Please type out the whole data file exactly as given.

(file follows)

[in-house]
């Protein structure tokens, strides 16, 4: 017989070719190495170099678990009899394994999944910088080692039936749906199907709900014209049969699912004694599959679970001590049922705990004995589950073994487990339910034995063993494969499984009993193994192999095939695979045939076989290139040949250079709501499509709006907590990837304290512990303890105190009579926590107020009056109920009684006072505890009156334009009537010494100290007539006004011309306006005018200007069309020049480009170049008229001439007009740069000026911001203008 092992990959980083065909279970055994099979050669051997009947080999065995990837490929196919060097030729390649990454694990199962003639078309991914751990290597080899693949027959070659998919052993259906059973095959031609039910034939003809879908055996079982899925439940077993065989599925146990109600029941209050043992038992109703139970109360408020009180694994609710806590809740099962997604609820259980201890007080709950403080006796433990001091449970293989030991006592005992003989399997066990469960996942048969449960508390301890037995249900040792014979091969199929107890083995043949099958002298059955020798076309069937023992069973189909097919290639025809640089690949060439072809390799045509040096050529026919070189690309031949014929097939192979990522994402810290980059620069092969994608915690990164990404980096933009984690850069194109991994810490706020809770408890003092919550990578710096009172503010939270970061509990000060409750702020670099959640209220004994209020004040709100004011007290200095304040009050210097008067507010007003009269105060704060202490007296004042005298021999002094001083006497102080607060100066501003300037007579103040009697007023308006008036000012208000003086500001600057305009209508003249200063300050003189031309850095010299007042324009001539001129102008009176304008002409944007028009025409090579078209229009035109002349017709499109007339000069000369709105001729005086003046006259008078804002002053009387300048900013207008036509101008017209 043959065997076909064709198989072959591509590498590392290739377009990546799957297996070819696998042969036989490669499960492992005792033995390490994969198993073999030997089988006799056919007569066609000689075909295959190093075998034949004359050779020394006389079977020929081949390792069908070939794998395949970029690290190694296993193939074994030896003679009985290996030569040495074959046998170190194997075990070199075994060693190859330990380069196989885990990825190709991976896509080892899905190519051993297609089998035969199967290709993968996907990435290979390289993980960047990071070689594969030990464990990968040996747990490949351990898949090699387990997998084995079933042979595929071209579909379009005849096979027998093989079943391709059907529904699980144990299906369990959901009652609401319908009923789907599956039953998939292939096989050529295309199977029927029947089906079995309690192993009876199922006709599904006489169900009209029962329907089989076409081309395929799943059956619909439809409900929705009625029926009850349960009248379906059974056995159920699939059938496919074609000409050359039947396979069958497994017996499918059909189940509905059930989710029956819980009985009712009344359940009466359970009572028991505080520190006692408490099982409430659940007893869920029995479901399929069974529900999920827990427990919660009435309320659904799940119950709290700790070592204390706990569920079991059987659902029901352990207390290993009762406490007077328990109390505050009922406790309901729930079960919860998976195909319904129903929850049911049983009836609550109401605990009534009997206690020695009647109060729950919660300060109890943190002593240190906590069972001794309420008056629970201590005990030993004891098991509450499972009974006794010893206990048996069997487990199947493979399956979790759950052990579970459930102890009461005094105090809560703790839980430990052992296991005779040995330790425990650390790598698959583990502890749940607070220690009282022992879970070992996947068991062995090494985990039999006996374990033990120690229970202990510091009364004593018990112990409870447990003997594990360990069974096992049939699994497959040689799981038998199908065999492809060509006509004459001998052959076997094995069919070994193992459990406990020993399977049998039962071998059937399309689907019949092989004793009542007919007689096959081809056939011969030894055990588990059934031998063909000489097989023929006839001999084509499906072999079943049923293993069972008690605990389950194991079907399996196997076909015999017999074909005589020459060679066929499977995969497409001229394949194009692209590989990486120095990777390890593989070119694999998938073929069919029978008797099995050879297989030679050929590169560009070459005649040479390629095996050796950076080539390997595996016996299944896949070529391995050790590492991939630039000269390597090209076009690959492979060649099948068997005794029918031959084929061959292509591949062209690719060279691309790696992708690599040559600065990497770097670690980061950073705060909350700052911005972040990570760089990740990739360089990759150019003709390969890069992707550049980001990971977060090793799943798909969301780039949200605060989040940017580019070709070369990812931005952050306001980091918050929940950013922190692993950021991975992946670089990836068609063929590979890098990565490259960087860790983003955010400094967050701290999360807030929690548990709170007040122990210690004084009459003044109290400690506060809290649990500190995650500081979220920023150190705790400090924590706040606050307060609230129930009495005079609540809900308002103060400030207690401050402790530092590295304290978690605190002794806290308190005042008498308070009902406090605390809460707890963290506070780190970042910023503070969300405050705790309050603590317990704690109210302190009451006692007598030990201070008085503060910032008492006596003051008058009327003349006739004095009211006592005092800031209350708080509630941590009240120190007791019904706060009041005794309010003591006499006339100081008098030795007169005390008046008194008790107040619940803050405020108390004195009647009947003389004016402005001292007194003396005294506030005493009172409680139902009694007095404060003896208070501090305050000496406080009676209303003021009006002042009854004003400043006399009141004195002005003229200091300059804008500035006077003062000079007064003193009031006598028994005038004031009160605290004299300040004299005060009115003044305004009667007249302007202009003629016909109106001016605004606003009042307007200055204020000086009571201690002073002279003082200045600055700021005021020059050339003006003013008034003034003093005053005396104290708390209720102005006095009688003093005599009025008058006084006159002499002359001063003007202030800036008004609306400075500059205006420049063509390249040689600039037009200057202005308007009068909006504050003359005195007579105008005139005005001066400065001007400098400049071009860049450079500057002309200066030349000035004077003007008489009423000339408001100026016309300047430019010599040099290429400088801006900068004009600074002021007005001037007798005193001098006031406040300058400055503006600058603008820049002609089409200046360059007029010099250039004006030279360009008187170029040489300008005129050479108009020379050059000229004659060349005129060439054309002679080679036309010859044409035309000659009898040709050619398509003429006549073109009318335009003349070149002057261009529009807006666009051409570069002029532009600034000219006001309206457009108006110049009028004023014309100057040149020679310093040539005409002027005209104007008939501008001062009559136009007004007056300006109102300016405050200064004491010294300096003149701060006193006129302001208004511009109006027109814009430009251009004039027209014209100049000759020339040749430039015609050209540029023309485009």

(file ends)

[in-house]
């Protein structure tokens, strides 16, 4: 017989070719190495170099678990009899394994999944910088080692039936749906199907709900014209049969699912004694599959679970001590049922705990004995589950073994487990339910034995063993494969499984009993193994192999095939695979045939076989290139040949250079709501499509709006907590990837304290512990303890105190009579926590107020009056109920009684006072505890009156334009009537010494100290007539006004011309306006005018200007069309020049480009170049008229001439007009740069000026911001203008 092992990959980083065909279970055994099979050669051997009947080999065995990837490929196919060097030729390649990454694990199962003639078309991914751990290597080899693949027959070659998919052993259906059973095959031609039910034939003809879908055996079982899925439940077993065989599925146990109600029941209050043992038992109703139970109360408020009180694994609710806590809740099962997604609820259980201890007080709950403080006796433990001091449970293989030991006592005992003989399997066990469960996942048969449960508390301890037995249900040792014979091969199929107890083995043949099958002298059955020798076309069937023992069973189909097919290639025809640089690949060439072809390799045509040096050529026919070189690309031949014929097939192979990522994402810290980059620069092969994608915690990164990404980096933009984690850069194109991994810490706020809770408890003092919550990578710096009172503010939270970061509990000060409750702020670099959640209220004994209020004040709100004011007290200095304040009050210097008067507010007003009269105060704060202490007296004042005298021999002094001083006497102080607060100066501003300037007579103040009697007023308006008036000012208000003086500001600057305009209508003249200063300050003189031309850095010299007042324009001539001129102008009176304008002409944007028009025409090579078209229009035109002349017709499109007339000069000369709105001729005086003046006259008078804002002053009387300048900013207008036509101008017209 043959065997076909064709198989072959591509590498590392290739377009990546799957297996070819696998042969036989490669499960492992005792033995390490994969198993073999030997089988006799056919007569066609000689075909295959190093075998034949004359050779020394006389079977020929081949390792069908070939794998395949970029690290190694296993193939074994030896003679009985290996030569040495074959046998170190194997075990070199075994060693190859330990380069196989885990990825190709991976896509080892899905190519051993297609089998035969199967290709993968996907990435290979390289993980960047990071070689594969030990464990990968040996747990490949351990898949090699387990997998084995079933042979595929071209579909379009005849096979027998093989079943391709059907529904699980144990299906369990959901009652609401319908009923789907599956039953998939292939096989050529295309199977029927029947089906079995309690192993009876199922006709599904006489169900009209029962329907089989076409081309395929799943059956619909439809409900929705009625029926009850349960009248379906059974056995159920699939059938496919074609000409050359039947396979069958497994017996499918059909189940509905059930989710029956819980009985009712009344359940009466359970009572028991505080520190006692408490099982409430659940007893869920029995479901399929069974529900999920827990427990919660009435309320659904799940119950709290700790070592204390706990569920079991059987659902029901352990207390290993009762406490007077328990109390505050009922406790309901729930079960919860998976195909319904129903929850049911049983009836609550109401605990009534009997206690020695009647109060729950919660300060109890943190002593240190906590069972001794309420008056629970201590005990030993004891098991509450499972009974006794010893206990048996069997487990199947493979399956979790759950052990579970459930102890009461005094105090809560703790839980430990052992296991005779040995330790425990650390790598698959583990502890749940607070220690009282022992879970070992996947068991062995090494985990039999006996374990033990120690229970202990510091009364004593018990112990409870447990003997594990360990069974096992049939699994497959040689799981038998199908065999492809060509006509004459001998052959076997094995069919070994193992459990406990020993399977049998039962071998059937399309689907019949092989004793009542007919007689096959081809056939011969030894055990588990059934031998063909000489097989023929006839001999084509499906072999079943049923293993069972008690605990389950194991079907399996196997076909015999017999074909005589020459060679066929499977995969497409001229394949194009692209590989990486120095990777390890593989070119694999998938073929069919029978008797099995050879297989030679050929590169560009070459005649040479390629095996050796950076080539390997595996016996299944896949070529391995050790590492991939630039000269390597090209076009690959492979060649099948068997005794029918031959084929061959292509591949062209690719060279691309790696992708690599040559600065990497770097670690980061950073705060909350700052911005972040990570760089990740990739360089990759150019003709390969890069992707550049980001990971977060090793799943798909969301780039949200605060989040940017580019070709070369990812931005952050306001980091918050929940950013922190692993950021991975992946670089990836068609063929590979890098990565490259960087860790983003955010400094967050701290999360807030929690548990709170007040122990210690004084009459003044109290400690506060809290649990500190995650500081979220920023150190705790400090924590706040606050307060609230129930009495005079609540809900308002103060400030207690401050402790530092590295304290978690605190002794806290308190005042008498308070009902406090605390809460707890963290506070780190970042910023503070969300405050705790309050603590317990704690109210302190009451006692007598030990201070008085503060910032008492006596003051008058009327003349006739004095009211006592005092800031209350708080509630941590009240120190007791019904706060009041005794309010003591006499006339100081008098030795007169005390008046008194008790107040619940803050405020108390004195009647009947003389004016402005001292007194003396005294506030005493009172409680139902009694007095404060003896208070501090305050000496406080009676209303003021009006002042009854004003400043006399009141004195002005003229200091300059804008500035006077003062000079007064003193009031006598028994005038004031009160605290004299300040004299005060009115003044305004009667007249302007202009003629016909109106001016605004606003009042307007200055204020000086009571201690002073002279003082200045600055700021005021020059050339003006003013008034003034003093005053005396104290708390209720102005006095009688003093005599009025008058006084006159002499002359001063003007202030800036008004609306400075500059205006420049063509390249040689600039037009200057202005308007009068909006504050003359005195007579105008005139005005001066400065001007400098400049071009860049450079500057002309200066030349000035004077003007008489009423000339408001100026016309300047430019010599040099290429400088801006900068004009600074002021007005001037007798005193001098006031406040300058400055503006600058603008820049002609089409200046360059007029010099250039004006030279360009008187170029040489300008005129050479108009020379050059000229004659060349005129060439054309002679080679036309010859044409035309000659009898040709050619398509003429006549073109009318335009003349070149002057261009529009807006666009051409570069002029532009600034000219006001309206457009108006110049009028004023014309100057040149020679310093040539005409002027005209104007008939501008001062009559136009007004007056300006109102300016405050200064004491010294300096003149701060006193006129302001208004511009109006027109814009430009251009004039027209014209100049000759020339040749430039015609050209540029023309485009």